Performance and Battery
There’s not a lot to write home about in this segment, mostly because the performances are quite tame with an average list of hardware specifications. Average in a sense of hitting the middle ground, not in so much as to it being unreasonably bad. The unit has a Qualcomm Snapdragon 630 chipset, which has an Octa-core 2.2GHz Cortex-A53 CPU, Adreno 508 GPU, 4GB RAM, and your choice between 32GB and 64GB internal storage. Putting the unit through its paces reveals a capable handset, but seems a bit sluggish on a few harder tasks, as well as a few resource-intensive games.
Sony has done a lot to deliver a more vanilla experience of Android to its fanbase, but it feels a lot blander than that of the Nexus build releases for Android. At this point, the OS does a lot more damage to the overall user experience than uplift it. Users will need to find a good balance of useful apps and themes to bring out the most from the XA2 Ultra, which shouldn’t be the onus of the owner to achieve.
Given the 1080p resolution on the display, the unit won’t be consuming additional resources in that regard, which saves a bit on battery overall. The 3,580mAh battery provides ample power to support a full day’s worth of usage, and a little bit extra, even for the heavier users. On a few occasions over a weekend, I was able to last almost the whole of a Saturday and Sunday before needing to recharge. That’s quite impressive.
Another of the interesting aspects of the XA2 Ultra is the use of dual lens technology. While this has become the norm of late (now pushing up to three lenses), it isn’t as widespread in the lower levels of the smartphone industry. The odd thing with this setup, however, is that the dual lens cameras are fitted to the front of the device, with a 16 and 8MP sensors. The rear, however, makes use of a single 23MP sensor.
The front-facing cameras offer a few interesting features, which it does really well. These include the change of perspectives after the photo has been taken, as well as a 120° field of view for group selfies, as shown in the example below. The image quality on the dual-lens camera is really good, providing a strong contrast and sharp images. It’s not the most colourful of images, but it gets the job done nicely. Unfortunately, the dual-camera capabilities cannot be used for bokeh effects, which is quite a shame, since you the rear-facing camera doesn’t support it either. The front-facing camera also includes a flash, which makes for really good selfies in lower lit areas, something you don’t find on many devices. You will, however, need to do a few photo edits, as the flash creates a few weird shadows and effects on and around the eyes during the flash photography.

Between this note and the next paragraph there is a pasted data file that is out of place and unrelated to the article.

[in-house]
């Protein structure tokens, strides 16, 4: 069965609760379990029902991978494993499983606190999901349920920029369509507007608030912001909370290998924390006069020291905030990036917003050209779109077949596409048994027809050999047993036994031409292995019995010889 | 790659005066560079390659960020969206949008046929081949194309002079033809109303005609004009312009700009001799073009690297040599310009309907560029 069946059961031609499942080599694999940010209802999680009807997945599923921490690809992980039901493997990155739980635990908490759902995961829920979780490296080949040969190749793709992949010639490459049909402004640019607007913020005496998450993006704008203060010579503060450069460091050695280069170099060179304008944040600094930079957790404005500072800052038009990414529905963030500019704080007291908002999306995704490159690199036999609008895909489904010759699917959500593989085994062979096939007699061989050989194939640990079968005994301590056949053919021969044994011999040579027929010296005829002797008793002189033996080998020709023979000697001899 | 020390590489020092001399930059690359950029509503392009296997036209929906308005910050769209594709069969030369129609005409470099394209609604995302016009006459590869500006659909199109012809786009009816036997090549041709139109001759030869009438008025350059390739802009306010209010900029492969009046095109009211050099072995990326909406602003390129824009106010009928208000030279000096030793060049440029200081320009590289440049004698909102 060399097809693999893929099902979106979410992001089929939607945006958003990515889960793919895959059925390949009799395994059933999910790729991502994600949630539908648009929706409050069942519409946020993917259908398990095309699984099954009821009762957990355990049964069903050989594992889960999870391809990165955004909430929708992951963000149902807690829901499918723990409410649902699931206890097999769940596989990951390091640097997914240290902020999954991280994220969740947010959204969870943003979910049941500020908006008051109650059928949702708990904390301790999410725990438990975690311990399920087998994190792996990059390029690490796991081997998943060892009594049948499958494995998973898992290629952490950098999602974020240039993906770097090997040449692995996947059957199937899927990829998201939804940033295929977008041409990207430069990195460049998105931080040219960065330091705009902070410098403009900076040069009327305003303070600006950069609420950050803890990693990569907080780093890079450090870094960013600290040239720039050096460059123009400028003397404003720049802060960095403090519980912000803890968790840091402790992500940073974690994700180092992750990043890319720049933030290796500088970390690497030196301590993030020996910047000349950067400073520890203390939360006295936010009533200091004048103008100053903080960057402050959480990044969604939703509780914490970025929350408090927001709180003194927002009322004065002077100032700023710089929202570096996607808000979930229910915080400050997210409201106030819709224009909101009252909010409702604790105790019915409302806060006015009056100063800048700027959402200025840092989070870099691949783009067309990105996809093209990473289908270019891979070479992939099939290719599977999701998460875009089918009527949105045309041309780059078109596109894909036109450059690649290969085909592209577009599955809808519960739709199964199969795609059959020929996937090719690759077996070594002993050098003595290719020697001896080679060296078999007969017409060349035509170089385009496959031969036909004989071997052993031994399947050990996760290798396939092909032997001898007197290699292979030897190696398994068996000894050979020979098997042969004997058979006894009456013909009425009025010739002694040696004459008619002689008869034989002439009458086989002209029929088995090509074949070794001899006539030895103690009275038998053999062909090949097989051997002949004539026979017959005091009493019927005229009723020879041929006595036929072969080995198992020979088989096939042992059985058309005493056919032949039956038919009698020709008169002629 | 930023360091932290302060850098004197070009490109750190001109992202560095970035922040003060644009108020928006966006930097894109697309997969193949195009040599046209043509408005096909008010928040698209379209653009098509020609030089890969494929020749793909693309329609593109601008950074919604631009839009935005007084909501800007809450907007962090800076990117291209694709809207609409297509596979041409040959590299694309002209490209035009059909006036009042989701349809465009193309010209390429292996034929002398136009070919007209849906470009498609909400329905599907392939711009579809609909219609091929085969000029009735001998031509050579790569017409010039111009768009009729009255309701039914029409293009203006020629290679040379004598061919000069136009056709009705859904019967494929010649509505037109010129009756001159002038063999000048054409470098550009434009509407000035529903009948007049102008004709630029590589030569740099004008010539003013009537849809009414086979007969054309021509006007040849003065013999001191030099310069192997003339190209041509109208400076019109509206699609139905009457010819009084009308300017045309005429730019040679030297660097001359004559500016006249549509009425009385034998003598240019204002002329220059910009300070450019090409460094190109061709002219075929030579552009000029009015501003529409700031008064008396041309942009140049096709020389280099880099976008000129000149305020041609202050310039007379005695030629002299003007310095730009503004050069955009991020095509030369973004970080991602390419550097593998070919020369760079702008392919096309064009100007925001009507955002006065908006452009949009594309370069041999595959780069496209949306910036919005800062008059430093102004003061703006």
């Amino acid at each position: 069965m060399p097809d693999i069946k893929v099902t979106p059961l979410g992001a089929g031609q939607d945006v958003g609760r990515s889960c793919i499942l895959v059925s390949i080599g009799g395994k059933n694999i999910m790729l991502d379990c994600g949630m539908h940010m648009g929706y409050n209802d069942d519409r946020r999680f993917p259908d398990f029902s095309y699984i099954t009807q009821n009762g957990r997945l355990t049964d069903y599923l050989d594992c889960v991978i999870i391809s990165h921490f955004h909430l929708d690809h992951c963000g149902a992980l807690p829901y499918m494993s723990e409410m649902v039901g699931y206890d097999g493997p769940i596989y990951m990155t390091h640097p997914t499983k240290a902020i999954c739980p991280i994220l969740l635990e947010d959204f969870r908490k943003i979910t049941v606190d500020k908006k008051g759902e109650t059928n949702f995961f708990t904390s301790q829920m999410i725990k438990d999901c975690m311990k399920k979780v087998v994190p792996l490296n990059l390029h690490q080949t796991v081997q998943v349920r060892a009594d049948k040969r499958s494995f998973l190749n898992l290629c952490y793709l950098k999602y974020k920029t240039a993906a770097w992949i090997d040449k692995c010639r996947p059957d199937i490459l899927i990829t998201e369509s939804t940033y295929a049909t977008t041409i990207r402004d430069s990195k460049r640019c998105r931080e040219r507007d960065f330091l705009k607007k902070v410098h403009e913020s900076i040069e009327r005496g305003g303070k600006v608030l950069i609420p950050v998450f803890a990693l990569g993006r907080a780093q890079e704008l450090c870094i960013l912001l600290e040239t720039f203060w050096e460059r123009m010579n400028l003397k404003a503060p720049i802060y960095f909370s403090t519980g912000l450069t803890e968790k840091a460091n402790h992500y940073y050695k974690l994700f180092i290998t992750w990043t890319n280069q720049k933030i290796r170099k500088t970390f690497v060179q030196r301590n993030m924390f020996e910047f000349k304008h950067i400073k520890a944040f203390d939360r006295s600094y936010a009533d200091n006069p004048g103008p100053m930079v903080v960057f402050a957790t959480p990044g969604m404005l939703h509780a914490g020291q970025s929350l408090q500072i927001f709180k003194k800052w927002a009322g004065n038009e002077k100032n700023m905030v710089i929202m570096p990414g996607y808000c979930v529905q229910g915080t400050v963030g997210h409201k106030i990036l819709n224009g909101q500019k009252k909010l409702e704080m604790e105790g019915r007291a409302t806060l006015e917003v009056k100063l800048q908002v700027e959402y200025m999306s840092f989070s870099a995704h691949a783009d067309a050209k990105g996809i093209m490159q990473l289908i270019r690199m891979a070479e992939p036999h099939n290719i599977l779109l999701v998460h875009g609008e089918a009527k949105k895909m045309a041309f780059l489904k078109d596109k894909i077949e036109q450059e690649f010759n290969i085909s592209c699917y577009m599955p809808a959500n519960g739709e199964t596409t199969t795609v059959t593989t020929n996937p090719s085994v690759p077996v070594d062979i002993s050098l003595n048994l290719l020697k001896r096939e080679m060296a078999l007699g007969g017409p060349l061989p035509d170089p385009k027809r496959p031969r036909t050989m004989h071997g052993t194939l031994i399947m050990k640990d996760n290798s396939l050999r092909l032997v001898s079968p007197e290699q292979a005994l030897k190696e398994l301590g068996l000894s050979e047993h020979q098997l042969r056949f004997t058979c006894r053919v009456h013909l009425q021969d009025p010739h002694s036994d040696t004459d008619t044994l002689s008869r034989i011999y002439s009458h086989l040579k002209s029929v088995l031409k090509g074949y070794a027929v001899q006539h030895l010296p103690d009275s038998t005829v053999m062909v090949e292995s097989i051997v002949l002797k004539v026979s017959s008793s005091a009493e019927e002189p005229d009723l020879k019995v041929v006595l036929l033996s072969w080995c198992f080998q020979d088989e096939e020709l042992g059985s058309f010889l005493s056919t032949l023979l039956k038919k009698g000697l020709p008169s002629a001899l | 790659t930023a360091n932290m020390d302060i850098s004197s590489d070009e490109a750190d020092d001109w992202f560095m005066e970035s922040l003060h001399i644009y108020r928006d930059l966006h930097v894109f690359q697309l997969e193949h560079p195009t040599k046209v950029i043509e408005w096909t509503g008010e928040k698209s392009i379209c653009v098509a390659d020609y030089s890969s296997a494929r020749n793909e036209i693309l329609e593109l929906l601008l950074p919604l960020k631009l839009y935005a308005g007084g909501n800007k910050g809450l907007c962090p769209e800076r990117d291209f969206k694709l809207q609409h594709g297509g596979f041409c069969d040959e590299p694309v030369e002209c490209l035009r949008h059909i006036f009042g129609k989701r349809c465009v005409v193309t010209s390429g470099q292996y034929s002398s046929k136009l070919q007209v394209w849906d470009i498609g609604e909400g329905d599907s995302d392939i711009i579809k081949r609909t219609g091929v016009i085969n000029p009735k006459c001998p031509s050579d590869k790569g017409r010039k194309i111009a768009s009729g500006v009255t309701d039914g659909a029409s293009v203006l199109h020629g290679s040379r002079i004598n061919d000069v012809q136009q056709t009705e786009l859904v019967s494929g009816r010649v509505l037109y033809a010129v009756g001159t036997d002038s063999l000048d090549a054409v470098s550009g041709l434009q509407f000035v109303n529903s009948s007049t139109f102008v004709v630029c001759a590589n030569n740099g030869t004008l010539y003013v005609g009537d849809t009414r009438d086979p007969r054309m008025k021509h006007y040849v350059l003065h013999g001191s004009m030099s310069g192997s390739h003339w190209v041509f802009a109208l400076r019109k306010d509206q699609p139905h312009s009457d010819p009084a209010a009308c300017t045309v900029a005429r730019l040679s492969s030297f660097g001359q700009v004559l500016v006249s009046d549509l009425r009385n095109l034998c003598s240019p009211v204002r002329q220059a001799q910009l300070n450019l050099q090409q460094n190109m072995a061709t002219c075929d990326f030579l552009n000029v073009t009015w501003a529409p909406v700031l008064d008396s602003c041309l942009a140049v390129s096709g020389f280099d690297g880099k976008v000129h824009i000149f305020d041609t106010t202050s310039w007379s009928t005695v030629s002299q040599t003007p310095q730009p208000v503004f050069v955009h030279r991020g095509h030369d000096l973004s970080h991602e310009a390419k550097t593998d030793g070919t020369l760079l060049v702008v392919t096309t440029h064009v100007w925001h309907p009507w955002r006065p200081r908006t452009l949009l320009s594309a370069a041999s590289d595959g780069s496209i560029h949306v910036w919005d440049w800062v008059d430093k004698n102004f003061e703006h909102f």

The rear-facing camera sports a f/2.0 aperture, a decent-sized 1/2.3in sensor, phase-detect autofocus and a single-tone LED flash. The overall performances of the rear camera are great, especially with HDR enabled. However, the results are only replicated during good lighting and sunshine and quickly fades in lower lit scenarios.
Despite the “Ultra” moniker, the Sony Xperia XA2 Ultra smartphone is, in fact, a midrange device. If there was such a category, it would be more precise to label it as an upper-midrange unit. With an RRP of R7,999 for the 32GB variant, the unit is half the price of many high-end smartphones. There are a few deals floating around that see the device being priced around the R7,000, although I would have preferred a price closer in the range of R6,000 to make the device really worthwhile. For most users shopping in this category, the balance between affordability and features is key, and shipping a unit close to the R10,000 mark may lose you quite a lot of market share, even if the feature setbacks the pricing.
Overall, the Sony Xperia XA2 Ultra delivered a mixed bag of goods, average and below par on certain aspects, while delivering a few decent features such as the front-facing camera and battery life. If these are key features for your next midrange smartphone purchase, the XA2 Ultra may just be what you’re looking for.